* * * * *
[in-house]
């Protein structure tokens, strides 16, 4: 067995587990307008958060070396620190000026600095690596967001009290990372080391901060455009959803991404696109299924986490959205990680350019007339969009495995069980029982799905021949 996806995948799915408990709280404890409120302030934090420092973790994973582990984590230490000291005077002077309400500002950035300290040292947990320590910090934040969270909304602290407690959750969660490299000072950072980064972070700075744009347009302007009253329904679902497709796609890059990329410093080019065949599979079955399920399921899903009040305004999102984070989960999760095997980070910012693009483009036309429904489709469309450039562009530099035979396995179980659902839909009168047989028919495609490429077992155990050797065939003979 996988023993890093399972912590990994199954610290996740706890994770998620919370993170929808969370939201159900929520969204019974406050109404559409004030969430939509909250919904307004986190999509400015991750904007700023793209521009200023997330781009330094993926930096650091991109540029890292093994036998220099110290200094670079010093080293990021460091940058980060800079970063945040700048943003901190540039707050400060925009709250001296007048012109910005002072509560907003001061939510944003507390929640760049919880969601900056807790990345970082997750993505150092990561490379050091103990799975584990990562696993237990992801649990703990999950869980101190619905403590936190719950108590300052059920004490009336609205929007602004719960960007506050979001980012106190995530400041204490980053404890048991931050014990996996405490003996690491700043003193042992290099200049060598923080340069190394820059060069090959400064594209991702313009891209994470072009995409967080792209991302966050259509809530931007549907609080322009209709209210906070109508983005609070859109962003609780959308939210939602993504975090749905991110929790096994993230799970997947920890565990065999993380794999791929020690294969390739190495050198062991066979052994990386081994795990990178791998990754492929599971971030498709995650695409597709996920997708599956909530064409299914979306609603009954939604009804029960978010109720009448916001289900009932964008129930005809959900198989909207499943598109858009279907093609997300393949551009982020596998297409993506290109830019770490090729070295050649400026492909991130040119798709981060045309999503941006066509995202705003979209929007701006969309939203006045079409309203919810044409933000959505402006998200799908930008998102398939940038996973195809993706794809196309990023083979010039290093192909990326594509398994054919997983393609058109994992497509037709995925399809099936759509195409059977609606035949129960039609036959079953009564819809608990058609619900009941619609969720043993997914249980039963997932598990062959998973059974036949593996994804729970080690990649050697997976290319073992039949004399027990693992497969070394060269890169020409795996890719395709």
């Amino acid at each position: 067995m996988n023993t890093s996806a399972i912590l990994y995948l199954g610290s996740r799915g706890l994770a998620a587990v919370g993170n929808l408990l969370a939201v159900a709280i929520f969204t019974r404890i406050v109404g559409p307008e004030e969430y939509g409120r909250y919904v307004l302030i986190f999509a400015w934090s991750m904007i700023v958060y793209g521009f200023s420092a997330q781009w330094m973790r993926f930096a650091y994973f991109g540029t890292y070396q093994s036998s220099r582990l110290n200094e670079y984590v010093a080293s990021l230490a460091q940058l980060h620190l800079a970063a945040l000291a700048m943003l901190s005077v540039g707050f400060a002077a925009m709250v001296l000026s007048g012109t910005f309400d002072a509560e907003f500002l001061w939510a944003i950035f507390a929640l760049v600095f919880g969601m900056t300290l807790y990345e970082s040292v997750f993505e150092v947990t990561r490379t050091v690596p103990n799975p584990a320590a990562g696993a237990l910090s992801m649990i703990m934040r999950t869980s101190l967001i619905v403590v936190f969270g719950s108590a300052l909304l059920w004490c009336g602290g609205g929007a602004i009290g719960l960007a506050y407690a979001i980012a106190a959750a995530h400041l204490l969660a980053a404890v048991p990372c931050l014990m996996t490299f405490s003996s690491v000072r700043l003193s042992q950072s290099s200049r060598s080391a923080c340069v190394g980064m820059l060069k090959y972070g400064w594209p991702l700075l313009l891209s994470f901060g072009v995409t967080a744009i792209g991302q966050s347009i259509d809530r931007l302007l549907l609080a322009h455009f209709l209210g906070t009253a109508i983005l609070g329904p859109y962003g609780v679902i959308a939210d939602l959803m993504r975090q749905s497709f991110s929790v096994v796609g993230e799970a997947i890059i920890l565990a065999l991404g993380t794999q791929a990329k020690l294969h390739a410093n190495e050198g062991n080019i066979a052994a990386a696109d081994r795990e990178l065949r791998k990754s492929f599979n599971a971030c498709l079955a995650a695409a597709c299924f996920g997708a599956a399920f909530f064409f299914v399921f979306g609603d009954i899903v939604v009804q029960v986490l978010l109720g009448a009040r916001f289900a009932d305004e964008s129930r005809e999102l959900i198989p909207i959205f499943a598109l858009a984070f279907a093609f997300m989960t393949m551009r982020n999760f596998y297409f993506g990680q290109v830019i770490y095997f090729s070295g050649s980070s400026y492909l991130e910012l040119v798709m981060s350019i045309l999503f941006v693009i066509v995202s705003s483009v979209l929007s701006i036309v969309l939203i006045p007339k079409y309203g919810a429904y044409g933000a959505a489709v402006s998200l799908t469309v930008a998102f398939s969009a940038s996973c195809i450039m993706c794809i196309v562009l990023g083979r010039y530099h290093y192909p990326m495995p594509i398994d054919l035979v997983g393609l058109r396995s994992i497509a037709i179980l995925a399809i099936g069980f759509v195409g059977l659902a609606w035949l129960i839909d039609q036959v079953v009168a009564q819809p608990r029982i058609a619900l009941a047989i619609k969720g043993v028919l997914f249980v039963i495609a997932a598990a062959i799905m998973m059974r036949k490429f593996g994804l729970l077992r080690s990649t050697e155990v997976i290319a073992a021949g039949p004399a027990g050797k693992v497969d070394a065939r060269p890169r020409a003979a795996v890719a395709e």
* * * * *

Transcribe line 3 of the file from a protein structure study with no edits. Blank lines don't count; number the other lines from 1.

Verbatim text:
């Amino acid at each position: 067995m996988n023993t890093s996806a399972i912590l990994y995948l199954g610290s996740r799915g706890l994770a998620a587990v919370g993170n929808l408990l969370a939201v159900a709280i929520f969204t019974r404890i406050v109404g559409p307008e004030e969430y939509g409120r909250y919904v307004l302030i986190f999509a400015w934090s991750m904007i700023v958060y793209g521009f200023s420092a997330q781009w330094m973790r993926f930096a650091y994973f991109g540029t890292y070396q093994s036998s220099r582990l110290n200094e670079y984590v010093a080293s990021l230490a460091q940058l980060h620190l800079a970063a945040l000291a700048m943003l901190s005077v540039g707050f400060a002077a925009m709250v001296l000026s007048g012109t910005f309400d002072a509560e907003f500002l001061w939510a944003i950035f507390a929640l760049v600095f919880g969601m900056t300290l807790y990345e970082s040292v997750f993505e150092v947990t990561r490379t050091v690596p103990n799975p584990a320590a990562g696993a237990l910090s992801m649990i703990m934040r999950t869980s101190l967001i619905v403590v936190f969270g719950s108590a300052l909304l059920w004490c009336g602290g609205g929007a602004i009290g719960l960007a506050y407690a979001i980012a106190a959750a995530h400041l204490l969660a980053a404890v048991p990372c931050l014990m996996t490299f405490s003996s690491v000072r700043l003193s042992q950072s290099s200049r060598s080391a923080c340069v190394g980064m820059l060069k090959y972070g400064w594209p991702l700075l313009l891209s994470f901060g072009v995409t967080a744009i792209g991302q966050s347009i259509d809530r931007l302007l549907l609080a322009h455009f209709l209210g906070t009253a109508i983005l609070g329904p859109y962003g609780v679902i959308a939210d939602l959803m993504r975090q749905s497709f991110s929790v096994v796609g993230e799970a997947i890059i920890l565990a065999l991404g993380t794999q791929a990329k020690l294969h390739a410093n190495e050198g062991n080019i066979a052994a990386a696109d081994r795990e990178l065949r791998k990754s492929f599979n599971a971030c498709l079955a995650a695409a597709c299924f996920g997708a599956a399920f909530f064409f299914v399921f979306g609603d009954i899903v939604v009804q029960v986490l978010l109720g009448a009040r916001f289900a009932d305004e964008s129930r005809e999102l959900i198989p909207i959205f499943a598109l858009a984070f279907a093609f997300m989960t393949m551009r982020n999760f596998y297409f993506g990680q290109v830019i770490y095997f090729s070295g050649s980070s400026y492909l991130e910012l040119v798709m981060s350019i045309l999503f941006v693009i066509v995202s705003s483009v979209l929007s701006i036309v969309l939203i006045p007339k079409y309203g919810a429904y044409g933000a959505a489709v402006s998200l799908t469309v930008a998102f398939s969009a940038s996973c195809i450039m993706c794809i196309v562009l990023g083979r010039y530099h290093y192909p990326m495995p594509i398994d054919l035979v997983g393609l058109r396995s994992i497509a037709i179980l995925a399809i099936g069980f759509v195409g059977l659902a609606w035949l129960i839909d039609q036959v079953v009168a009564q819809p608990r029982i058609a619900l009941a047989i619609k969720g043993v028919l997914f249980v039963i495609a997932a598990a062959i799905m998973m059974r036949k490429f593996g994804l729970l077992r080690s990649t050697e155990v997976i290319a073992a021949g039949p004399a027990g050797k693992v497969d070394a065939r060269p890169r020409a003979a795996v890719a395709e």